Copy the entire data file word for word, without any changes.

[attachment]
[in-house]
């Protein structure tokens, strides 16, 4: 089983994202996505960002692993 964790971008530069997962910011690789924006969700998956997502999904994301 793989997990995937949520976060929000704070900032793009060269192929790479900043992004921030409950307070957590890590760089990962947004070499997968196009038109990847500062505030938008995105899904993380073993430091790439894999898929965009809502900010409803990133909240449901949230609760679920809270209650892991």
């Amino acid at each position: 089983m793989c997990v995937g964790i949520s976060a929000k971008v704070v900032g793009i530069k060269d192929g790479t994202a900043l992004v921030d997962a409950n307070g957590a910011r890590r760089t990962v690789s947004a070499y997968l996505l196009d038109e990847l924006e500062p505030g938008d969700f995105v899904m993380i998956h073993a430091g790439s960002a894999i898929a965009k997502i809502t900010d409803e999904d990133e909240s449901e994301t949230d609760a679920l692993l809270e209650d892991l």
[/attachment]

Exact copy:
[in-house]
């Protein structure tokens, strides 16, 4: 089983994202996505960002692993 964790971008530069997962910011690789924006969700998956997502999904994301 793989997990995937949520976060929000704070900032793009060269192929790479900043992004921030409950307070957590890590760089990962947004070499997968196009038109990847500062505030938008995105899904993380073993430091790439894999898929965009809502900010409803990133909240449901949230609760679920809270209650892991």
């Amino acid at each position: 089983m793989c997990v995937g964790i949520s976060a929000k971008v704070v900032g793009i530069k060269d192929g790479t994202a900043l992004v921030d997962a409950n307070g957590a910011r890590r760089t990962v690789s947004a070499y997968l996505l196009d038109e990847l924006e500062p505030g938008d969700f995105v899904m993380i998956h073993a430091g790439s960002a894999i898929a965009k997502i809502t900010d409803e999904d990133e909240s449901e994301t949230d609760a679920l692993l809270e209650d892991l």